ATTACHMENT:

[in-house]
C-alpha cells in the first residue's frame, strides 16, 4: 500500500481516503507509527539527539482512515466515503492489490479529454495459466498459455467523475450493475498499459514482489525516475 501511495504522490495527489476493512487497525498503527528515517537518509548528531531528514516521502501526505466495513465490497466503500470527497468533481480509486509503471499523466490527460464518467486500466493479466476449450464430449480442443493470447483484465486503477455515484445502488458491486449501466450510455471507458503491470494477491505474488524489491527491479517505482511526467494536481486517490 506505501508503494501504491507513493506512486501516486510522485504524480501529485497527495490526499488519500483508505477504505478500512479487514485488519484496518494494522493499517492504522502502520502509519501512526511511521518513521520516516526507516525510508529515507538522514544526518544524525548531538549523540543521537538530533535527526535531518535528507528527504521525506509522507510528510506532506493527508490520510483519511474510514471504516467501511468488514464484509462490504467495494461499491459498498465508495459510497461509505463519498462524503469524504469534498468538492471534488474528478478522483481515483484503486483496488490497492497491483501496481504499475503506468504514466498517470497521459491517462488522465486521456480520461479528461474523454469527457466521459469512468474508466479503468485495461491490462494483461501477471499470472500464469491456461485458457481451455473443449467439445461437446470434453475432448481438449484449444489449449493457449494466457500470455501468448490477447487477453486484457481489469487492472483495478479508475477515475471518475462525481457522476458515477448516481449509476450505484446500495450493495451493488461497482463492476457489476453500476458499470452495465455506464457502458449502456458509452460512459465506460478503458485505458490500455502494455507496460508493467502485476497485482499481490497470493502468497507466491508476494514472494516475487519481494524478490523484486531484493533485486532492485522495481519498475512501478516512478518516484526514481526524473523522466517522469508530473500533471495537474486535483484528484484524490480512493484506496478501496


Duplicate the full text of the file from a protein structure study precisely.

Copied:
[in-house]
C-alpha cells in the first residue's frame, strides 16, 4: 500500500481516503507509527539527539482512515466515503492489490479529454495459466498459455467523475450493475498499459514482489525516475 501511495504522490495527489476493512487497525498503527528515517537518509548528531531528514516521502501526505466495513465490497466503500470527497468533481480509486509503471499523466490527460464518467486500466493479466476449450464430449480442443493470447483484465486503477455515484445502488458491486449501466450510455471507458503491470494477491505474488524489491527491479517505482511526467494536481486517490 506505501508503494501504491507513493506512486501516486510522485504524480501529485497527495490526499488519500483508505477504505478500512479487514485488519484496518494494522493499517492504522502502520502509519501512526511511521518513521520516516526507516525510508529515507538522514544526518544524525548531538549523540543521537538530533535527526535531518535528507528527504521525506509522507510528510506532506493527508490520510483519511474510514471504516467501511468488514464484509462490504467495494461499491459498498465508495459510497461509505463519498462524503469524504469534498468538492471534488474528478478522483481515483484503486483496488490497492497491483501496481504499475503506468504514466498517470497521459491517462488522465486521456480520461479528461474523454469527457466521459469512468474508466479503468485495461491490462494483461501477471499470472500464469491456461485458457481451455473443449467439445461437446470434453475432448481438449484449444489449449493457449494466457500470455501468448490477447487477453486484457481489469487492472483495478479508475477515475471518475462525481457522476458515477448516481449509476450505484446500495450493495451493488461497482463492476457489476453500476458499470452495465455506464457502458449502456458509452460512459465506460478503458485505458490500455502494455507496460508493467502485476497485482499481490497470493502468497507466491508476494514472494516475487519481494524478490523484486531484493533485486532492485522495481519498475512501478516512478518516484526514481526524473523522466517522469508530473500533471495537474486535483484528484484524490480512493484506496478501496